About 40 people gathered on the south patio of the Santa Barbara Courthouse Friday for a Planned Parenthood rally opposing two propositions on November’s ballot – measures that, if passed, would mandate parental notification for teens under 18 seeking abortions, and overturn the State Supreme Court’s May 15 ruling extending marriage rights to same-sex couples.
Representatives of the many local organizations that spoke the rally against Prop. 4 and Prop. 8 included the League of Women Voters, Pacific Pride Foundation, Santa Barbara City Council, SEIU Local 620, the Santa Barbara Women’s Political Committee, and Clergy for Choice, an interfaith group that supports women’s access to reproductive freedoms.
Cheryl Rollings, CEO of Planned Parenthood for Santa Barbara, introduced the rally with a short speech explaining her organization’s stance on Prop. 4. Rollings acknowledged that “parents want to be involved with their teens, but in the real world, this is not always how it goes. The most important thing is keeping teens safe.”
“The real answer,” Rollings continued, “is family communication before [an unplanned pregnancy occurs].”
Reverend Mark Asman of the Clergy for Choice organization also spoke at the rally, echoing Rollings’ statement that legally forcing physicians to notify the parents of pregnant teens in order to provide abortions might lead to dangerous family problems for many young women.
“We know that parents rightfully want to be involved in their teenagers’ lives, especially in the case of a major decision like an unplanned pregnancy,” Asman said. “We also recognize that teenagers who do not talk to their parents about this decision usually have a very good reason [not to do so].
“For those young women who live in families where neglect and violence are a reality,” Asman continued, “requiring parental notification before abortion could lead to more abuse, more teenagers out on the street, and desperate young women willing to take matters into their own hands.”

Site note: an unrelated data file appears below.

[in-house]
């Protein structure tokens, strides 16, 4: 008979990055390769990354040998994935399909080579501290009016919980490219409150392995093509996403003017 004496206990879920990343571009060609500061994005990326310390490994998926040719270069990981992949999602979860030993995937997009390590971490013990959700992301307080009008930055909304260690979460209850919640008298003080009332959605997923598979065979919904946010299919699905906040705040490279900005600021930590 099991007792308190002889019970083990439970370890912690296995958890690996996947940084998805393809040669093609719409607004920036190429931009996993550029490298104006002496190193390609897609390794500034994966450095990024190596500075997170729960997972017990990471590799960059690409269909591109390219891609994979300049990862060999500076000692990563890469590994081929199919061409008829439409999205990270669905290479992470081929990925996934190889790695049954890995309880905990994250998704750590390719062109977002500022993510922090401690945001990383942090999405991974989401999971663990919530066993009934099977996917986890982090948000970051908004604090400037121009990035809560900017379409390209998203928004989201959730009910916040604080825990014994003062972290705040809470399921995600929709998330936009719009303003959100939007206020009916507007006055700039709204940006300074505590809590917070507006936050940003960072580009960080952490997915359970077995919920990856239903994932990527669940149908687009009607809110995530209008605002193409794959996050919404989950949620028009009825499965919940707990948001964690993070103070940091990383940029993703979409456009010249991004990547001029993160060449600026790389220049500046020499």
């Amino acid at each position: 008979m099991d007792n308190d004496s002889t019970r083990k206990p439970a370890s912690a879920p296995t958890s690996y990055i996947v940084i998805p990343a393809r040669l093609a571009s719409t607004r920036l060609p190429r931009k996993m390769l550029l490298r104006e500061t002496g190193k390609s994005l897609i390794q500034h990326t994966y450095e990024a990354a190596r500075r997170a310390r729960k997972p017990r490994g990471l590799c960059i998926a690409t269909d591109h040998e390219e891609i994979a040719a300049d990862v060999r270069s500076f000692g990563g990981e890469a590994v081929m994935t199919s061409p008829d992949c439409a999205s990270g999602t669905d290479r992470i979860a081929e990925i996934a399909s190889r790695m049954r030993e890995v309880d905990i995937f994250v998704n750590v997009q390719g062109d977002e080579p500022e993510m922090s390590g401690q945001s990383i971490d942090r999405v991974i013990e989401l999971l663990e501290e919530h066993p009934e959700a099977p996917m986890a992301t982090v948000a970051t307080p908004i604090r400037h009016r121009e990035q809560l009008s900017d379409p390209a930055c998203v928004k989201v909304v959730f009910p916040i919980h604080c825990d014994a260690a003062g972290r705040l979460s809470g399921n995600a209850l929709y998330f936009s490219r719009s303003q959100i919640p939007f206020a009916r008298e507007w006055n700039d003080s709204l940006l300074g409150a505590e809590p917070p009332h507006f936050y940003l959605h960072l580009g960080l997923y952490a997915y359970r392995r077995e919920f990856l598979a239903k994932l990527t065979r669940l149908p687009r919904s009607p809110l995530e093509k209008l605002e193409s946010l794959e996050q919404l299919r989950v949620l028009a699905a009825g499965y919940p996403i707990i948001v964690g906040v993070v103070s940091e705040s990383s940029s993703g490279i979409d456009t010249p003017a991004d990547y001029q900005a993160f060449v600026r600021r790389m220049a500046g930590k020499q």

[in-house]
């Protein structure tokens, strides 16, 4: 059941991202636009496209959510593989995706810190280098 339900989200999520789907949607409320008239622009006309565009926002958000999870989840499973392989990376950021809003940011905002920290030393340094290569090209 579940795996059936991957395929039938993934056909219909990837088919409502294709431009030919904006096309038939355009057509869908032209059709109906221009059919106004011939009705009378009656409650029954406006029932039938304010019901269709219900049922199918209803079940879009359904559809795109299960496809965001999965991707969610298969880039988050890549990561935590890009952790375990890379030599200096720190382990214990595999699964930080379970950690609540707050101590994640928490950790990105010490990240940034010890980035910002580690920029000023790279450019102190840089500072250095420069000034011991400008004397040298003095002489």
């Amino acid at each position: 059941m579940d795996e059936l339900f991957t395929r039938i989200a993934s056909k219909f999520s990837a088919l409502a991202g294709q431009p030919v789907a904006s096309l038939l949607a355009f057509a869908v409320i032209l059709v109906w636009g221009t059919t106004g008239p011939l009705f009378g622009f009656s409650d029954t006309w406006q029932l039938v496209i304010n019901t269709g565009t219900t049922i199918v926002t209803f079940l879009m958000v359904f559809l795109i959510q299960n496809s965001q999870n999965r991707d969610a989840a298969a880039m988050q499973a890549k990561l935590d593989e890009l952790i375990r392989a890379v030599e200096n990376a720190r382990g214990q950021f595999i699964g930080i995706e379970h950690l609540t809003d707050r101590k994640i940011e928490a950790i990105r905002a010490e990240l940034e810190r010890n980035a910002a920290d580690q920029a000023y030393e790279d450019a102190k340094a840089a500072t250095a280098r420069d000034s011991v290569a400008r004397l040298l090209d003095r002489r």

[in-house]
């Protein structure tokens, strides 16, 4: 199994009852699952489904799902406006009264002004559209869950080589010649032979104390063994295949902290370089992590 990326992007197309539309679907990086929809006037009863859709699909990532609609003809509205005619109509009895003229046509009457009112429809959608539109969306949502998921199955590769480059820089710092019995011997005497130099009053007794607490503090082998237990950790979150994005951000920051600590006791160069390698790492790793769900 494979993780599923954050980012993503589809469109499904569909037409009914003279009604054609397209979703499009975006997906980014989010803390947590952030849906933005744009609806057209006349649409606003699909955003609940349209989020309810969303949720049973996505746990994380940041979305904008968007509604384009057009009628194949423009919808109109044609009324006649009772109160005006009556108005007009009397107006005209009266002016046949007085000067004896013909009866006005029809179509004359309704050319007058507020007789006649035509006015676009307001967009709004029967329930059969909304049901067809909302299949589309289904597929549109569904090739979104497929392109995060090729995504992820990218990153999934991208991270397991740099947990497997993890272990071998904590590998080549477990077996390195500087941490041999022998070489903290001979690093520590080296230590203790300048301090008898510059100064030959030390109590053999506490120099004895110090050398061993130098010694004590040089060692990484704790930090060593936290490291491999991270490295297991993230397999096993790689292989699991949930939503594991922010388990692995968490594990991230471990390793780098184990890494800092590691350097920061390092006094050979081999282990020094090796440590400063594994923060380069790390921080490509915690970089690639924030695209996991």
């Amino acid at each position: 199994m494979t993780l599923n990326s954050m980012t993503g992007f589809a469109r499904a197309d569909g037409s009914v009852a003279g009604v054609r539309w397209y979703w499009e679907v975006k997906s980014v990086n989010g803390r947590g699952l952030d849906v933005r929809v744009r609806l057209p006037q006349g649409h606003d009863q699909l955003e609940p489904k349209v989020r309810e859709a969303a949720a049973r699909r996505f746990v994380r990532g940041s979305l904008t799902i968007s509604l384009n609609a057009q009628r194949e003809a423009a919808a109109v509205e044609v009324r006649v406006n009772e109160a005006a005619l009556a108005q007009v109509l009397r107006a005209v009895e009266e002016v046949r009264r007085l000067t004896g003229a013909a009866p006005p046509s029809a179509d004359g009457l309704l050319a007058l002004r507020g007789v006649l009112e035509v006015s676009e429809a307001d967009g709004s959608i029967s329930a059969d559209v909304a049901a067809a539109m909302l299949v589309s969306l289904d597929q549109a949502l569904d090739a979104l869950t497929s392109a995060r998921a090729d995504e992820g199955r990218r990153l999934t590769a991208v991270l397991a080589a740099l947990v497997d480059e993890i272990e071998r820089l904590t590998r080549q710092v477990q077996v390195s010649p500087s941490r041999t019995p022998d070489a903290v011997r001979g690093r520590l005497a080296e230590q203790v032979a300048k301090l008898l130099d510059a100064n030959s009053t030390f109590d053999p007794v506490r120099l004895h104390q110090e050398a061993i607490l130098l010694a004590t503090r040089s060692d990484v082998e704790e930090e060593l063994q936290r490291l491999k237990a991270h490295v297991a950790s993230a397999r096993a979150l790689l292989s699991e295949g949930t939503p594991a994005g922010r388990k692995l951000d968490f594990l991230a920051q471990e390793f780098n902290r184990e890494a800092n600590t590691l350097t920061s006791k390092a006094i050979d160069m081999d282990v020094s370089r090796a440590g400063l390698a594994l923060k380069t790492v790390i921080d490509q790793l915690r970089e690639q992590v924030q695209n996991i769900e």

Joel Rodriguez-Flores, a member of SEIU Local 620, spoke about both propositions at the rally. “This election is about issues that matter to families,” Rodriguez-Flores said. “[Prop. 4] will put teens in harm’s way – and this is despicable. Trust can not be legislated.”
“In addition, same sex couples deserve access to every single thing heterosexual couples do,” he added. “I know my family does not hold homophobia as a family value.”
David Selberg, executive director of the Pacific Pride Foundation, spoke at the rally about Proposition 4, but also expressed his organization’s opposition to Proposition 8, which would again make same-sex marriages in the State of California illegal. Voting against the proposition, Selberg said, “is about not treating people differently.
“Regardless of how anyone feels about this issue, we don’t need Proposition 8,” Selberg said. “We don’t need more government in our lives. Just like the government shouldn’t tell you what to read, the government also shouldn’t tell you who to marry.”
Dr. Linda Phillips of the League of Women Voters, pointed out at the rally that both propositions 4 and 8 have been on the state ballot several times before in recent years, and that voters have repeatedly defeated all such measures. “Both of these propositions threaten basic Constitutional rights,” Phillips said.
Helene Schneider, a member of the Santa Barbara City Council, echoed Phillips’ statements. “Voters have voted against these issues already,” Schneider said. “What part of ‘no’ do you [the lobby groups who put Props 4 and 8 on the ballot] not understand?
“The history of our country has always been to gain rights, not to lose them” she added.
Also present at the rally were 2nd District Supervisor Janet Wolf, 3rd District Supervisor candidate Doreen Farr, a representative of Assemblymember Pedro Nava, Santa Barbara Mayor Marty Blum, and former S.B. city mayor Sheila Lodge.
Note: Prop. 4 would, in fact, mandate the notification of only one parent or legal guardian, except under unusual circumstances, but most speakers at the event mentioned parents in the plural sense as they were referring to all hypothetical pregnant teens and their parents.